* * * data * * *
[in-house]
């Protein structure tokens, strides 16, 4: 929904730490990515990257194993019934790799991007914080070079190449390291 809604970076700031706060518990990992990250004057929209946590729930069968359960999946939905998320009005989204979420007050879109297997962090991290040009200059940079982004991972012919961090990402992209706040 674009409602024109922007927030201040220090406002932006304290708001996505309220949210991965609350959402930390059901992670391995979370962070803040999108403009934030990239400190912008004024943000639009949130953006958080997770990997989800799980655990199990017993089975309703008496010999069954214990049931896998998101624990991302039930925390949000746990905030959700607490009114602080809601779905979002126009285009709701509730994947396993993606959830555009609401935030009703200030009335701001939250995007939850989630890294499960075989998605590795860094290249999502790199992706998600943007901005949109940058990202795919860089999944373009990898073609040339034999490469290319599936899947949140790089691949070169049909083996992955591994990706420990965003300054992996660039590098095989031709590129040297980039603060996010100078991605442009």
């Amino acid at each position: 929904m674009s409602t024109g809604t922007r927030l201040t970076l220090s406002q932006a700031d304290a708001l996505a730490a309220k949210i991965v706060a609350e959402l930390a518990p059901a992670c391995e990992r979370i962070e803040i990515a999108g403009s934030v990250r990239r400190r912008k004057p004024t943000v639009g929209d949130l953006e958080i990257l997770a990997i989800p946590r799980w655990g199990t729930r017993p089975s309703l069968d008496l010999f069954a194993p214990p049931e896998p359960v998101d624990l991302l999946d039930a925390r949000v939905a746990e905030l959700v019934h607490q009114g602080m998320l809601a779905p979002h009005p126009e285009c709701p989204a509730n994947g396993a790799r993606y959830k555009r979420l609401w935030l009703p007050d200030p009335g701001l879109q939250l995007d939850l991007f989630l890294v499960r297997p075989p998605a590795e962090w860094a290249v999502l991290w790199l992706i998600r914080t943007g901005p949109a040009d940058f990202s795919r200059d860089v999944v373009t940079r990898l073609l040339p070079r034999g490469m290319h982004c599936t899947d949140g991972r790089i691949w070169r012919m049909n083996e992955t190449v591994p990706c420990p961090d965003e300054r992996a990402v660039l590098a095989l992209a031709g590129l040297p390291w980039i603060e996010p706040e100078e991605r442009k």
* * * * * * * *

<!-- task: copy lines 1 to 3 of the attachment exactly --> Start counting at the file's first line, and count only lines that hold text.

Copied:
[in-house]
């Protein structure tokens, strides 16, 4: 929904730490990515990257194993019934790799991007914080070079190449390291 809604970076700031706060518990990992990250004057929209946590729930069968359960999946939905998320009005989204979420007050879109297997962090991290040009200059940079982004991972012919961090990402992209706040 674009409602024109922007927030201040220090406002932006304290708001996505309220949210991965609350959402930390059901992670391995979370962070803040999108403009934030990239400190912008004024943000639009949130953006958080997770990997989800799980655990199990017993089975309703008496010999069954214990049931896998998101624990991302039930925390949000746990905030959700607490009114602080809601779905979002126009285009709701509730994947396993993606959830555009609401935030009703200030009335701001939250995007939850989630890294499960075989998605590795860094290249999502790199992706998600943007901005949109940058990202795919860089999944373009990898073609040339034999490469290319599936899947949140790089691949070169049909083996992955591994990706420990965003300054992996660039590098095989031709590129040297980039603060996010100078991605442009």
């Amino acid at each position: 929904m674009s409602t024109g809604t922007r927030l201040t970076l220090s406002q932006a700031d304290a708001l996505a730490a309220k949210i991965v706060a609350e959402l930390a518990p059901a992670c391995e990992r979370i962070e803040i990515a999108g403009s934030v990250r990239r400190r912008k004057p004024t943000v639009g929209d949130l953006e958080i990257l997770a990997i989800p946590r799980w655990g199990t729930r017993p089975s309703l069968d008496l010999f069954a194993p214990p049931e896998p359960v998101d624990l991302l999946d039930a925390r949000v939905a746990e905030l959700v019934h607490q009114g602080m998320l809601a779905p979002h009005p126009e285009c709701p989204a509730n994947g396993a790799r993606y959830k555009r979420l609401w935030l009703p007050d200030p009335g701001l879109q939250l995007d939850l991007f989630l890294v499960r297997p075989p998605a590795e962090w860094a290249v999502l991290w790199l992706i998600r914080t943007g901005p949109a040009d940058f990202s795919r200059d860089v999944v373009t940079r990898l073609l040339p070079r034999g490469m290319h982004c599936t899947d949140g991972r790089i691949w070169r012919m049909n083996e992955t190449v591994p990706c420990p961090d965003e300054r992996a990402v660039l590098a095989l992209a031709g590129l040297p390291w980039i603060e996010p706040e100078e991605r442009k």